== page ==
5. I think that one of the most important themes to the narrative is glory. Achilleus’ and Agamemnon’s initial argument has much to do with Achilleus’ kleos; Agamemnon steals his war prize, and has thus insulted him. Achilleus accuses him of this early on in 1.243-244: “And then you will eat out the heart within you in sorrow, that you did no honor to the best of the Achaians.” This is at the least one cause of the schism between the two of them. It’s part of what causes Achilleus to sit out so much of the battle. But later, both during the games for Patroklos’ death and during the encounter between Achilleus and Priam, this specific kind of glory has rectified many of the events in the narrative. Whereas in book 1 this kleos causes the problem between Achilleus and Agamemnon, at the end it demonstrates a rectification of two different events. First, in book 23, during the awarding of prizes after the horse racing, Antilochos is upset at Achilleus redistributing his prize. Antilochos speaks angrily at Achilleus, saying “You can take from these [other possessions], and give him afterward a prize still greater than mine, or now at once, and have the Achaians applaud you. But the mare I will not give up, and the man who wants her must fight me for her with his hands before he can take her.” What I take from this is that, because Antilochos ends up giving over the mare to Menalaos afterward, he wanted the glory of being awarded the prize for his actions. In this case, Anitlochos won his honor, and managed to settle the argument by giving the mare up by his own choice, solving both problems. And yet another form of glory shows itself in the encounter between Achilleus and Priam. Priam begs for Achilleus to return the body of Hektor in exchange for a ransom. He begs for Achilleus to “Honor the gods…and take pity upon me” so that Hektor may be given the right of a proper burial. This encounter solves three issues of glory due. The first is to Hektor, awarding him the honor the Priam and the Trojans would give him of a proper burial. The second is honor to Priam, as Achilleus understands now the necessity for a proper burial having just experienced Patroklos’ death. Third is honor to the gods that Priam beseeches. Achilleus has come from being furious in book one over a lack of honor given to now distributing that honor where it is due. It marks a change in his character, and a respect (whether pity for Priam, as he says, or real empathy in feeling Priam’s pain through Patroklos’ death, perhaps even both) that he didn’t have the power to give in the beginning, and may never have felt at that point.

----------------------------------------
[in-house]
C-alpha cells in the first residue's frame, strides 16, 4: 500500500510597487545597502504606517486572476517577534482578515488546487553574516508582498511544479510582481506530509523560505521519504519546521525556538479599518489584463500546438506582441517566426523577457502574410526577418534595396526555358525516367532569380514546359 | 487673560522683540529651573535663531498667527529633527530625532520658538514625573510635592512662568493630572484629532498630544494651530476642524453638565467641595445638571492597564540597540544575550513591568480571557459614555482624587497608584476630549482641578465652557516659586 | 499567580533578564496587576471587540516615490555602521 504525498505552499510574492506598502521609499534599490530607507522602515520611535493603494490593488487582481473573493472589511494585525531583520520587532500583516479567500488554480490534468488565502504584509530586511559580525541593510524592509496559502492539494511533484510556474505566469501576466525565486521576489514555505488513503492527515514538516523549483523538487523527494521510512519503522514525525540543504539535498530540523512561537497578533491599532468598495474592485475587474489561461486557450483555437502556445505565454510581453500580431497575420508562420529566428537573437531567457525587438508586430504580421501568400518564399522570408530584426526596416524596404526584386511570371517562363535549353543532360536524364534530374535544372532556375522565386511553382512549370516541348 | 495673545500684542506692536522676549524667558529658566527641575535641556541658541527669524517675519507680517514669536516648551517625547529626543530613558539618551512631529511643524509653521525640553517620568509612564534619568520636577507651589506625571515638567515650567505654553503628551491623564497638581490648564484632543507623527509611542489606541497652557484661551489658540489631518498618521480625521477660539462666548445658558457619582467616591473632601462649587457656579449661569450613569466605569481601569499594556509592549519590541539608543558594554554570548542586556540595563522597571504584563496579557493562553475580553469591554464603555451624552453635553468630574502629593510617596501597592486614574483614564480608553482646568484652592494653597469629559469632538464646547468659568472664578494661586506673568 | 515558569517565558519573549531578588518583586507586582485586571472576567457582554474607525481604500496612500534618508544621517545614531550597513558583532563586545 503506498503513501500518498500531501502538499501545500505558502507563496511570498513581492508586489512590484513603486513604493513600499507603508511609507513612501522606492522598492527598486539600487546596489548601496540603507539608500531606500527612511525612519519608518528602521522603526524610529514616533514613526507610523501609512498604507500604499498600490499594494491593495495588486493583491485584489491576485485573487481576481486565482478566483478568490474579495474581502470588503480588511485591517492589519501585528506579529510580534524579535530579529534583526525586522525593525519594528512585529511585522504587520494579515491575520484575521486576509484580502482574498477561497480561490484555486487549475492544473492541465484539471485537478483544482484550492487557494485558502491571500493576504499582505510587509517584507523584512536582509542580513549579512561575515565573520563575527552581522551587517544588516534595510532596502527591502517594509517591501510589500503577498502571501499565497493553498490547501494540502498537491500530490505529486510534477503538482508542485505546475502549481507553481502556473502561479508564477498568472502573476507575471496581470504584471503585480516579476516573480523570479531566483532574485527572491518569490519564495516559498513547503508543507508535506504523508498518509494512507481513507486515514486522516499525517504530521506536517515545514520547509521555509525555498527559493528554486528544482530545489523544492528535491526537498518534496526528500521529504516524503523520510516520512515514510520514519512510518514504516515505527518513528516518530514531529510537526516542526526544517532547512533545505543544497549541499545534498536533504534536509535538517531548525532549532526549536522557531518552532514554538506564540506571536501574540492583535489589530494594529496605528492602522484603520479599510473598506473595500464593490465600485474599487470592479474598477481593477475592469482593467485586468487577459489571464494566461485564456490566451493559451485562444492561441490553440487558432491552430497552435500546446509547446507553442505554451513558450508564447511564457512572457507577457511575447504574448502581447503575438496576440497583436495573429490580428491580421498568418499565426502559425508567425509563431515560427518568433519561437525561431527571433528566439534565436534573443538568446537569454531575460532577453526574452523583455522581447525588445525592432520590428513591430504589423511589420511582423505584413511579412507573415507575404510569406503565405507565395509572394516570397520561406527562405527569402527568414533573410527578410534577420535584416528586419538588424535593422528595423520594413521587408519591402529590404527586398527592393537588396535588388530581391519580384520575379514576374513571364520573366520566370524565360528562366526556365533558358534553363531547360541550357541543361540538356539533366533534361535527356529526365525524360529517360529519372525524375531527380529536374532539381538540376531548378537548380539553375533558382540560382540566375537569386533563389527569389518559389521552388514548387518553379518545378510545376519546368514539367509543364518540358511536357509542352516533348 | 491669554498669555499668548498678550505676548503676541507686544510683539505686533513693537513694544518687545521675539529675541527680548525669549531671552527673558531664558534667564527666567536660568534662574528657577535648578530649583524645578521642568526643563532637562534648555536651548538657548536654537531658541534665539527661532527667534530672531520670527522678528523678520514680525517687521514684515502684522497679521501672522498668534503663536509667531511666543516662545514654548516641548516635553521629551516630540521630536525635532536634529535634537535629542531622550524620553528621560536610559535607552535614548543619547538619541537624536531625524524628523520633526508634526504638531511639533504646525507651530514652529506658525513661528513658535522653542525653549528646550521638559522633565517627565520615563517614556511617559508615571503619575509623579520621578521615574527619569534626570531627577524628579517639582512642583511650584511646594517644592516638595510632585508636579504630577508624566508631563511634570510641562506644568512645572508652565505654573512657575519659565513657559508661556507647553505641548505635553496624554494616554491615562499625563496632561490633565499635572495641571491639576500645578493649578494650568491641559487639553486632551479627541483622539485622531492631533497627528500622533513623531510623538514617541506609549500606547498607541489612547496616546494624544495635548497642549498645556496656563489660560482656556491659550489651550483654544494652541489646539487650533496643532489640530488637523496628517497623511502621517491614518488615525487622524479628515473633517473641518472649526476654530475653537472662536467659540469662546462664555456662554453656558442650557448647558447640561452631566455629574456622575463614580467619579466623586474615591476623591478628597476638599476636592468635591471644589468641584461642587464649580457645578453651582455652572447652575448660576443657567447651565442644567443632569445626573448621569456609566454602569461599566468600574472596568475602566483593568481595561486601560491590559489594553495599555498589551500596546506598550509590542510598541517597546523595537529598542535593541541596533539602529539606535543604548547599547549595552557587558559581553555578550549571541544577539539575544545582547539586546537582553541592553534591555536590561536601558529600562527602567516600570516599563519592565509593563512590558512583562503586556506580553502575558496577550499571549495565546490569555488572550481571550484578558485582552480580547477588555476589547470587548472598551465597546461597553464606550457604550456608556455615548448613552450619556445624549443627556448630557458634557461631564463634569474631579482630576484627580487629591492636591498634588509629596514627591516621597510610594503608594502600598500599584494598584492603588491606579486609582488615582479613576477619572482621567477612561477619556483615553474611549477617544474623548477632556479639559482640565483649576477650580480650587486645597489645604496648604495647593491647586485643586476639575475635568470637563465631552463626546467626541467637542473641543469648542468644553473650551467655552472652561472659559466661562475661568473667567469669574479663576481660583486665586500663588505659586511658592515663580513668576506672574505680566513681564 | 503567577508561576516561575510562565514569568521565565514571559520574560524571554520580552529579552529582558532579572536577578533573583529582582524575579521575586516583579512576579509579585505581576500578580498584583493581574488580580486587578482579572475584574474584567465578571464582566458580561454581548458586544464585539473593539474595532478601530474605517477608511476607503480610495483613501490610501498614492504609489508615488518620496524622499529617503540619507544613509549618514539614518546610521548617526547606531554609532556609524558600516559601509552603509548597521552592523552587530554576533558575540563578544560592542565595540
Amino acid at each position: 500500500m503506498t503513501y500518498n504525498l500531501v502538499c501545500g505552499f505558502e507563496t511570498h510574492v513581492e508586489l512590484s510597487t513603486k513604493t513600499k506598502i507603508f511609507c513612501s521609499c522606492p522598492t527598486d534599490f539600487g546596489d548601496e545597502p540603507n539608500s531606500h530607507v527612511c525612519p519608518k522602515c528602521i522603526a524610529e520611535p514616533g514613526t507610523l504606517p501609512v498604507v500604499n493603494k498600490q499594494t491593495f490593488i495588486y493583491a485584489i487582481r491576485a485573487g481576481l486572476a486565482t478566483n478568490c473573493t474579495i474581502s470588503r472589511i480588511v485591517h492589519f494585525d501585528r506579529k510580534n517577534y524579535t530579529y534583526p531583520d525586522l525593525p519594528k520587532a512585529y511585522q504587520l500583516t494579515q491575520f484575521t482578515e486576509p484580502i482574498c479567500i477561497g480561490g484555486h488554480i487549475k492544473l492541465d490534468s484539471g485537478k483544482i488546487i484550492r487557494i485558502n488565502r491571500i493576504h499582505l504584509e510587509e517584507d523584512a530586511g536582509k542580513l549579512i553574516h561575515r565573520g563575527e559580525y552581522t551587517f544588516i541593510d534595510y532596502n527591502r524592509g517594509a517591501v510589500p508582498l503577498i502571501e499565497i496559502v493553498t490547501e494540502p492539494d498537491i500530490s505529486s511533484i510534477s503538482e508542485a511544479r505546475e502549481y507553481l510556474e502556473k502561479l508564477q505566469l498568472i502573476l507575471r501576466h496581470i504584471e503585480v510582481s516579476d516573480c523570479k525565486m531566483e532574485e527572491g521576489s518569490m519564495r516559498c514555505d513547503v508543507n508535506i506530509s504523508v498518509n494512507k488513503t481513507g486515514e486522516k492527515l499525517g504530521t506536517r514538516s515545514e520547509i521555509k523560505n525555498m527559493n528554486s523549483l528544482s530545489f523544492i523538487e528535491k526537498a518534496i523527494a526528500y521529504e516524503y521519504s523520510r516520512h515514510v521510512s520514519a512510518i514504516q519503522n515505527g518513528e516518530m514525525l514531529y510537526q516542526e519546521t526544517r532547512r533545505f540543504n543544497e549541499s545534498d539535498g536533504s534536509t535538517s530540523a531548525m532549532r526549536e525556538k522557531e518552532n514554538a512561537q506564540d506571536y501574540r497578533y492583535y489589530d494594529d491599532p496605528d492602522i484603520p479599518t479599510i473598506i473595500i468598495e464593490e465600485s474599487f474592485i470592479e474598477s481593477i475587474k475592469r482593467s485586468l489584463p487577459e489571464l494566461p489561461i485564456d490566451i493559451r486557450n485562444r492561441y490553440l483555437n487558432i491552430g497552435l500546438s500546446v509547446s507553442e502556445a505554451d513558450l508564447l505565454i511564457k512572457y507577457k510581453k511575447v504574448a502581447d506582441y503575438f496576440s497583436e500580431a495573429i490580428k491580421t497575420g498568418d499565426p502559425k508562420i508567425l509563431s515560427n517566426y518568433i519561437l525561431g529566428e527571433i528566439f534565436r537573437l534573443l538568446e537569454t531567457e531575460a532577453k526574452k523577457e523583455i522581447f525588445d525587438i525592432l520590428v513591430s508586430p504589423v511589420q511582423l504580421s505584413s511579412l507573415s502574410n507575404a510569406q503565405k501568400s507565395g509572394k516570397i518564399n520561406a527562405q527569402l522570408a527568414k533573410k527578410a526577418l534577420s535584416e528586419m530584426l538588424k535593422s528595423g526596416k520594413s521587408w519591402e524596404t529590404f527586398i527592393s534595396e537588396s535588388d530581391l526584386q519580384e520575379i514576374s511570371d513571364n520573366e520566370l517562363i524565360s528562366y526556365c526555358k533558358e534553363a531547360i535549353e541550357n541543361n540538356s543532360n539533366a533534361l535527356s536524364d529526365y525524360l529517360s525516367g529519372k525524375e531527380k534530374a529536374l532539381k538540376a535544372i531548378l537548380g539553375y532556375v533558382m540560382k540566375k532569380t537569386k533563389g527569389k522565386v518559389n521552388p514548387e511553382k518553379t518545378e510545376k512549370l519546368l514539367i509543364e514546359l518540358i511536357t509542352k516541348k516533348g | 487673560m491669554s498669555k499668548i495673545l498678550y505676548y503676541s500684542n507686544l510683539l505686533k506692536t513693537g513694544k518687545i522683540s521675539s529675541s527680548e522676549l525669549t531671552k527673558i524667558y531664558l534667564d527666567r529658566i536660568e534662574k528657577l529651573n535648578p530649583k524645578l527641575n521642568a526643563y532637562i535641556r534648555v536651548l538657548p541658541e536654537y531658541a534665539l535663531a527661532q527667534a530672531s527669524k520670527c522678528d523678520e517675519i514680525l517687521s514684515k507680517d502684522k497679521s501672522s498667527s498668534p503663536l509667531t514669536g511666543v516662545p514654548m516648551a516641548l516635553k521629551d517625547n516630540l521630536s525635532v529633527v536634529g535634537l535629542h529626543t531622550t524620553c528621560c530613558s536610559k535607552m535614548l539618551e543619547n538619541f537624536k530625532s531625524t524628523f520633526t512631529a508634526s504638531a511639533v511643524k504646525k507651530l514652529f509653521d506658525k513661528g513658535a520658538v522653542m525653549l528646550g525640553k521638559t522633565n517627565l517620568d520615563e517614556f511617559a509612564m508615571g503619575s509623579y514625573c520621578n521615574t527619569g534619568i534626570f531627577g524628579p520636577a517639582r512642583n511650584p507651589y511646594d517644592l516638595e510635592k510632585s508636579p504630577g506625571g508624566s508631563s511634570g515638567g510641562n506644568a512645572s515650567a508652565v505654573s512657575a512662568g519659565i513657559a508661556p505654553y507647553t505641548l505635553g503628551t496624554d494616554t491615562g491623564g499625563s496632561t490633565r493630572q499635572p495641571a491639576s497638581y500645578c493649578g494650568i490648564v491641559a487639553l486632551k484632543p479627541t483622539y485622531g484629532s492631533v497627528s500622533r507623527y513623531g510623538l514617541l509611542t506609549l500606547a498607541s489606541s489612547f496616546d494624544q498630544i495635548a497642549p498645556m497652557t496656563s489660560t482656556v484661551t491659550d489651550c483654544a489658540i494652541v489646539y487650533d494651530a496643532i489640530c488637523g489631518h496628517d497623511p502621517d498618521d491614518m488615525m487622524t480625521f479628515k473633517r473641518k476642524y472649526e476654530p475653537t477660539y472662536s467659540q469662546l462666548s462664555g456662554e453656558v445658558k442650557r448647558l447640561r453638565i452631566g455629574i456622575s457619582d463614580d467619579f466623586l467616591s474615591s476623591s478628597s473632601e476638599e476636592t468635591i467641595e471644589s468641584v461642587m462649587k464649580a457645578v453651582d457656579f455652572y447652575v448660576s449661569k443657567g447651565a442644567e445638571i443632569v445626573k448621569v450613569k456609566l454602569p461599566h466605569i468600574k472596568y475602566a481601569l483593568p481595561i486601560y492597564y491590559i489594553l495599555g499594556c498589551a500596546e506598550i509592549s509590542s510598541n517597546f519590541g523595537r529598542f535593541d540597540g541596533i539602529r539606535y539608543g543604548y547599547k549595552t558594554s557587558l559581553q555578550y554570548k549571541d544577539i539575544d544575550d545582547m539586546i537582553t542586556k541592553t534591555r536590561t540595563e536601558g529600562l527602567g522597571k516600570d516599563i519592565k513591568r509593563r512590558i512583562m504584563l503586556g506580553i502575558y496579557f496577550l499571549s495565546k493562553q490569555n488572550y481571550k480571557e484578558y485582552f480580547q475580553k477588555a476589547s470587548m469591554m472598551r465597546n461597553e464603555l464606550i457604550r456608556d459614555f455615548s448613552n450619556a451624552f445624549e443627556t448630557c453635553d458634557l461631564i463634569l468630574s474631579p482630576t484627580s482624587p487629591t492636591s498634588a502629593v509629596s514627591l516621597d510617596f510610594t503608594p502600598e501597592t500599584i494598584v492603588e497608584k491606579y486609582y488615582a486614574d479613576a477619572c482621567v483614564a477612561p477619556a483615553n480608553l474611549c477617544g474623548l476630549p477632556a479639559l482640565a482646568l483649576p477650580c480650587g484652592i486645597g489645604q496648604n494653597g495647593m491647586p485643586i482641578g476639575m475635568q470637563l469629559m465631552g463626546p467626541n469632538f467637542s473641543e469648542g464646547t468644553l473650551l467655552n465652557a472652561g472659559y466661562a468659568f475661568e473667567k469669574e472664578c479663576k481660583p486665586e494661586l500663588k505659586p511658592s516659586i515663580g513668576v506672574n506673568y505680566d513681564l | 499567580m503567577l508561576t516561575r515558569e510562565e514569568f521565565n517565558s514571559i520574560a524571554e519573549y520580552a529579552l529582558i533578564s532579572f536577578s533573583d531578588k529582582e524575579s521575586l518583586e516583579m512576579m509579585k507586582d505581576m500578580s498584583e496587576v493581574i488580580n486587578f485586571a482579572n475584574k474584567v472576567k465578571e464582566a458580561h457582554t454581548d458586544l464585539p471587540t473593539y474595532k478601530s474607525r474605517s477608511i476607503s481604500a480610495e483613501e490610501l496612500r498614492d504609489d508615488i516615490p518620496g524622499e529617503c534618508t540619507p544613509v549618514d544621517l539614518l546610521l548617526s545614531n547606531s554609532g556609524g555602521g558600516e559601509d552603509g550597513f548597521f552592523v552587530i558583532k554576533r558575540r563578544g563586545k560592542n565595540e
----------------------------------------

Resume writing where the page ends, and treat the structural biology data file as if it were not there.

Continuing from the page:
• NB: The lines for Antilochos’ words in 23 are 23.551-553. The lines for Priam’s words in 24 are 24.503-504. I forgot to add them in to the post.